Since they do wear out faster, fortunately you can buy many brands fairly inexpensively.
What colors do ballet flats come in?
All the colors of the rainbow, and more, depending on which brand you buy. Some companies offer a ton of different colors and designs, while others offer only a handful. Nude or pink (like ballet slippers) and black are most common.
Be aware that purchasers mentioned colors rubbing off on their feet more often with the colorful hues and designs, than with the more standard colors of nude or black.
Some manufacturers also offer prints and patterns as well. Common prints include animal prints like snakeskin or leopard. Let your feet roar in a set of print ballet flats!
What kinds of material do ballet flats come in?
Depending on the brand, color and design, the shoes might be leather, canvas, suede, some other textile, or manmade. The leather versions tend to accommodate your foot and breathe a little better, but they also tend to come in fewer colors. If you want your leopard print or ruby red ballet flats, you’re probably not going to find them in leather.
The sweaty feet brigade (no judgment!) will probably want to stick to leather and suede as these materials are more breathable.
Are ballet flats better for your feet than high heels?
In some ways ballet flats are better than high heels, especially stilettos. The rounded toe style tends to give toes more room than the pointier vamp you normally see on high heels. So ballet flats don’t hasten bunion formation like heels do.
Also, since there’s less pressure on the ball of the foot, there’s less damage to that area when wearing ballet flats.
However, that doesn’t mean that ballet flats are actually good for your feet. Because they are so flat, there is little arch support or sole cushioning compared to other shoes (that are also not high heels.) This may lead to issues like plantar fasciitis.
Can I wear ballet flats if I have flat feet?
Yes, you can! They’re not the best option for flat feet, which just means you don’t want to wear your ballet flats 24/7. Some brands shown above have slightly more cushioning and/or arch support than other ballet flats. You could try one of those brands, bearing in mind that cushioning and support are relative in the world of ballet flats.
Alternatively you could wear thin inserts that provide the support you need. Or combine the inserts with a more cushioned version.
Do ballet flats run small?
Sizing is very particular to each brand. In general, however, more products in the guide ran small than ran large or true to size. If you’re ordering online, be prepared to make exchanges as sizing a half size up (as is often recommended) doesn’t always work, depending on your feet.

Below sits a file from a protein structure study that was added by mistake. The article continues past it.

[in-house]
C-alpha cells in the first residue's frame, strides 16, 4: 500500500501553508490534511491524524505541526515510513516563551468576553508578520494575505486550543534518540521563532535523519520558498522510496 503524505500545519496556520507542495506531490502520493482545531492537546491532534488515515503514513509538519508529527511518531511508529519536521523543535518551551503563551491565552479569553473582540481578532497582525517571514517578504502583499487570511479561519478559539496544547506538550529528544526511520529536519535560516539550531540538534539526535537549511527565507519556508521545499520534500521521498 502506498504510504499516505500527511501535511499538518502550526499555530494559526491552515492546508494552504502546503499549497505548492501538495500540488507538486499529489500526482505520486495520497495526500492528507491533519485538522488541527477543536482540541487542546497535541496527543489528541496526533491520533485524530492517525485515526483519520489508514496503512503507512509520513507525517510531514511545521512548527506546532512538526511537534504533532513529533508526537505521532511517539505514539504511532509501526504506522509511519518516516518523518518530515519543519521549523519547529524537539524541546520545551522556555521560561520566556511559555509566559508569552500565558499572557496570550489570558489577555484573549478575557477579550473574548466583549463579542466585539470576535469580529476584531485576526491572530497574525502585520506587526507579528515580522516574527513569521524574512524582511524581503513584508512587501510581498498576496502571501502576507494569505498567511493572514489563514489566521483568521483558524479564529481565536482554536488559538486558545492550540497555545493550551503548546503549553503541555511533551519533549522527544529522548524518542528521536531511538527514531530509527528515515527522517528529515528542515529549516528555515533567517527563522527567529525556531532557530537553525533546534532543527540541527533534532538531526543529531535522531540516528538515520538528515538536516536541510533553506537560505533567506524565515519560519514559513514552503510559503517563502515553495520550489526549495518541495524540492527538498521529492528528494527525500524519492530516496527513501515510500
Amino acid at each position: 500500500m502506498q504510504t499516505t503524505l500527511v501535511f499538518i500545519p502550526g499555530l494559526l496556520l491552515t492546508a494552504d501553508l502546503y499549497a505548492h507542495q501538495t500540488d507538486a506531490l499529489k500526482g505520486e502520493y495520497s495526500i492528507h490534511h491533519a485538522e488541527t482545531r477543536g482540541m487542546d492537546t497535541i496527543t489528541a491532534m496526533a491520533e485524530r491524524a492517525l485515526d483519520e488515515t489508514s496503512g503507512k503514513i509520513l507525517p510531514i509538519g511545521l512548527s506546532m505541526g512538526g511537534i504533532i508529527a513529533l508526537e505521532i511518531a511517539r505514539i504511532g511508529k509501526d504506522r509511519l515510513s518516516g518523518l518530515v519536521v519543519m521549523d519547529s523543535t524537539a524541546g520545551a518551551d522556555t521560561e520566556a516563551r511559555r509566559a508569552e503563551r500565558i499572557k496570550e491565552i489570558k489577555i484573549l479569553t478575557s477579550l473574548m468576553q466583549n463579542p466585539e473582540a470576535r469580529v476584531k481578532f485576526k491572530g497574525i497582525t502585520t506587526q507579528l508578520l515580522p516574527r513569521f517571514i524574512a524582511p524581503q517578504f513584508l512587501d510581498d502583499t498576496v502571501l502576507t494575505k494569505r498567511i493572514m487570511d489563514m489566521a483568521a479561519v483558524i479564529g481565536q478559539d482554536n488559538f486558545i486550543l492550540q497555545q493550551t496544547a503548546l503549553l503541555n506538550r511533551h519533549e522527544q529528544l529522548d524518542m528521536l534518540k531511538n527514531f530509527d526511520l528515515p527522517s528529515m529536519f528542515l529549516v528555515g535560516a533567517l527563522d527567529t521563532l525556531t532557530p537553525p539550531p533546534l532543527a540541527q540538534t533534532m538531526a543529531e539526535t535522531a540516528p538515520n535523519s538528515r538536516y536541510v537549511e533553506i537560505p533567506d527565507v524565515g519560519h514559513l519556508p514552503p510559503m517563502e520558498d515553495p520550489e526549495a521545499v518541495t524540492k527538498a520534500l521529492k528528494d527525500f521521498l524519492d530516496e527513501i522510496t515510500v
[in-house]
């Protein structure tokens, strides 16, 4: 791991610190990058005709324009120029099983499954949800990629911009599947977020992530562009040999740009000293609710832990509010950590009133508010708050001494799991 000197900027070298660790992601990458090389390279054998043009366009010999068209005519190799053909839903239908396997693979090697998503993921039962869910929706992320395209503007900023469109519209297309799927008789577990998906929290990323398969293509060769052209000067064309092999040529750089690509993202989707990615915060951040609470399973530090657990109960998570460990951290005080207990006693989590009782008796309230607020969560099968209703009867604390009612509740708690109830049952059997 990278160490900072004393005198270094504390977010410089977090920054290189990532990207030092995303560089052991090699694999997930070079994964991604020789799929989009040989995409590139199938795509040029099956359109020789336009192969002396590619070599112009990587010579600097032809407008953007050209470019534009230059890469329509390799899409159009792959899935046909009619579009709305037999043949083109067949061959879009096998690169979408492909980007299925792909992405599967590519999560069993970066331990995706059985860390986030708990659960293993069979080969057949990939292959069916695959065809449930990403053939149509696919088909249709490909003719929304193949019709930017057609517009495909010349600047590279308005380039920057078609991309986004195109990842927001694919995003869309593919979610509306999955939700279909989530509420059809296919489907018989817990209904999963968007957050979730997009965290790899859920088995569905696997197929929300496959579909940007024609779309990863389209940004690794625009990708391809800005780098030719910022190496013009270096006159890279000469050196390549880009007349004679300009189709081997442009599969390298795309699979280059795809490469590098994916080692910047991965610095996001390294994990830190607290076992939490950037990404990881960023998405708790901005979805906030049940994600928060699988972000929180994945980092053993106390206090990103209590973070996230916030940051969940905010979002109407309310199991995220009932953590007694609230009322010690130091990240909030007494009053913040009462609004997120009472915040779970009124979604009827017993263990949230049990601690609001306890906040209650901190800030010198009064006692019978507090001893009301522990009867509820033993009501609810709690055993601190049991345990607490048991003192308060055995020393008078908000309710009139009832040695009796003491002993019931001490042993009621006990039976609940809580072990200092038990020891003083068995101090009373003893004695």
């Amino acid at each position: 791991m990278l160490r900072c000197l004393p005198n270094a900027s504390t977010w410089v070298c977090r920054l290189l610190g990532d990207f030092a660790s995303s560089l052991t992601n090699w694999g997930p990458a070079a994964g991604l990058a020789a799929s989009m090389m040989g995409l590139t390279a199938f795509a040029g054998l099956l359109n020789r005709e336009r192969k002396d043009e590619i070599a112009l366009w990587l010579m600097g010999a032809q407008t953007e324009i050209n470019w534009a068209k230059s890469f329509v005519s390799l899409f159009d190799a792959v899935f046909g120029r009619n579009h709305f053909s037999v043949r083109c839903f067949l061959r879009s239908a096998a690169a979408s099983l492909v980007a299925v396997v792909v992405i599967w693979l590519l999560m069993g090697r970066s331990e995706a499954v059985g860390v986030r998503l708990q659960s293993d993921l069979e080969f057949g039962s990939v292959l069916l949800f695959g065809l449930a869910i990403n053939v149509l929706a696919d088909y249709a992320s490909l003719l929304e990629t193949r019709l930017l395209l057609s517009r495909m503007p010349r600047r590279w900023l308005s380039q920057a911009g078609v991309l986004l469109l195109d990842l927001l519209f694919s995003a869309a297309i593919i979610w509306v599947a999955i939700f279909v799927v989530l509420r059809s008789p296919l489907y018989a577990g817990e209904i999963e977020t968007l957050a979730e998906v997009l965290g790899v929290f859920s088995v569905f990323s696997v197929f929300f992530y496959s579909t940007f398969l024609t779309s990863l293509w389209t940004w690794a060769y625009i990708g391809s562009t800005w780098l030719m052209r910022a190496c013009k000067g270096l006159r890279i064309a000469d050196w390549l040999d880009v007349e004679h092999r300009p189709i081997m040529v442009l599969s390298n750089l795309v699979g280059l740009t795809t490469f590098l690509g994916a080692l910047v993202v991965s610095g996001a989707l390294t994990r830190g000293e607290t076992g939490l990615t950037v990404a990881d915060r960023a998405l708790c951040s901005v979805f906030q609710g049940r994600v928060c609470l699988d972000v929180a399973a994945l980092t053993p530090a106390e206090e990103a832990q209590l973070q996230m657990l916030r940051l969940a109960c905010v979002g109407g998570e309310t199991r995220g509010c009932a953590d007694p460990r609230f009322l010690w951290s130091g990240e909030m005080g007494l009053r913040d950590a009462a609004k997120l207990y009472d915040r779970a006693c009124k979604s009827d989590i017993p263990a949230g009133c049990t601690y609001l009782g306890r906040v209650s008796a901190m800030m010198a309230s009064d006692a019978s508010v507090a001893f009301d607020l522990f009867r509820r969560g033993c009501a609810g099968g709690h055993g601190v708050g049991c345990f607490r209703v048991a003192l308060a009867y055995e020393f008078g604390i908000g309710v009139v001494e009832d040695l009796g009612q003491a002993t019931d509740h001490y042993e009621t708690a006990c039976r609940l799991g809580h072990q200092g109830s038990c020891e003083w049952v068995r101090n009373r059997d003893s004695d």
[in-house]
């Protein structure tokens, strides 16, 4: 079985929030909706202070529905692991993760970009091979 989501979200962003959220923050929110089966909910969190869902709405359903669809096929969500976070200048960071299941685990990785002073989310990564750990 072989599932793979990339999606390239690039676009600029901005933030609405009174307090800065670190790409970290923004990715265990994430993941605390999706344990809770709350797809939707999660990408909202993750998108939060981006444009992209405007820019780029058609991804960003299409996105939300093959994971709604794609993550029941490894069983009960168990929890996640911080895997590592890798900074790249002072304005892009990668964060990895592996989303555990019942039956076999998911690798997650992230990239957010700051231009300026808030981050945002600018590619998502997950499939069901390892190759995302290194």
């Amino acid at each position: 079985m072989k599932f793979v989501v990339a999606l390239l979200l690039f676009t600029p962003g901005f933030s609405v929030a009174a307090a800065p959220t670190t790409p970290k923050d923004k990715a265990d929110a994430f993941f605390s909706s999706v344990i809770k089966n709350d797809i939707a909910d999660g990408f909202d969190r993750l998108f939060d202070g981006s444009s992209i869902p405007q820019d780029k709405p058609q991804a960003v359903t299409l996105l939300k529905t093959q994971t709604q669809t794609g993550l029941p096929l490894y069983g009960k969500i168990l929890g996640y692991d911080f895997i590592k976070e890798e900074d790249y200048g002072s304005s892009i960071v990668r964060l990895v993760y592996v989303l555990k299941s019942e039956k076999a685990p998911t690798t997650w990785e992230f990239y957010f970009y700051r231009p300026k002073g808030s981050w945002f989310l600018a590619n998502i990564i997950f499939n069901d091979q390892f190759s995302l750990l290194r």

Are ballet flats the same shoes as ballet slippers?
No, ballet slippers are used by actual ballerinas in their dancing. The slippers are also not the same as a pointe shoe, which supports a ballerina dancing on her tiptoes.
A ballet flat is not designed for the dance stage. It’s to be worn offstage, and not necessarily by ballerinas. Anyone can wear this kind of shoe. So don’t bring it to your dance practice – you’ll need a slipper for that!
The slippers come in very few shades. Mostly, they’re offered in shades of pink and now brown as a nude hue for dancers with darker skin. By contrast, ballet flats not only come in these nude shades, but in every color of the rainbow. You’ll also see them in many different kinds of prints and patterns.
Can I wear my ballet flats right out of the box?
Some purchasers find that the shoe slips right on, and they’re ready to go. Others find that they need to take some time to break them in, by wearing them for short periods of time until the material has relaxed around their feet. A few of the brands have more buyers who need to break the shoe in than others.
For those with existing foot issues especially, purchasing inserts or liners to cushion and/or support the foot may be required. For example, someone with flat feet may need to slip in an insert with arch support. If the heels feel tight or like it’s digging into your skin, you might want heel liners to cushion the rear of your foot.
Will ballet flats make my feet go flat?
Flat feet are actually a genetic condition. Either you inherit them, or you don’t. However, without proper arch support, over time your foot can flatten out a bit. Not having flat feet is better for wearing ballet flats.
Fortunately you can still wear them even if your feet are flat, but you might want to look into buying an insert as discussed above.
Can I go ahead and order my ballet flats in the same size as my sneakers?
The answer to this is a resounding maybe! Or maybe not. Even though your flats and sneakers may be coming from the same manufacturer, the sizing can be different for different types of shoes.
You need to measure your feet and compare them to the size chart to have the best shot at a fitting shoe. Remember also that the size of our feet tends to grow over time, especially after a pregnancy or two. What you wore a few years ago may not be the size you are now. Of course this is true for all shoes, not just ballet flats.
What if I’m a guy and I want to wear this particular style?
Ballet flats for men are not as common as they are for women, but certainly some men have adopted the style. There are a couple of manufacturers that sell ballet flats for men, or advertise their shoes as unisex. For the most part, though, you’re probably looking to find women’s flats in large enough sizes for your foot.
Measuring your foot will help you here. If you’re buying a women’s shoe, look at the women’s shoe size conversion chart when making a purchase.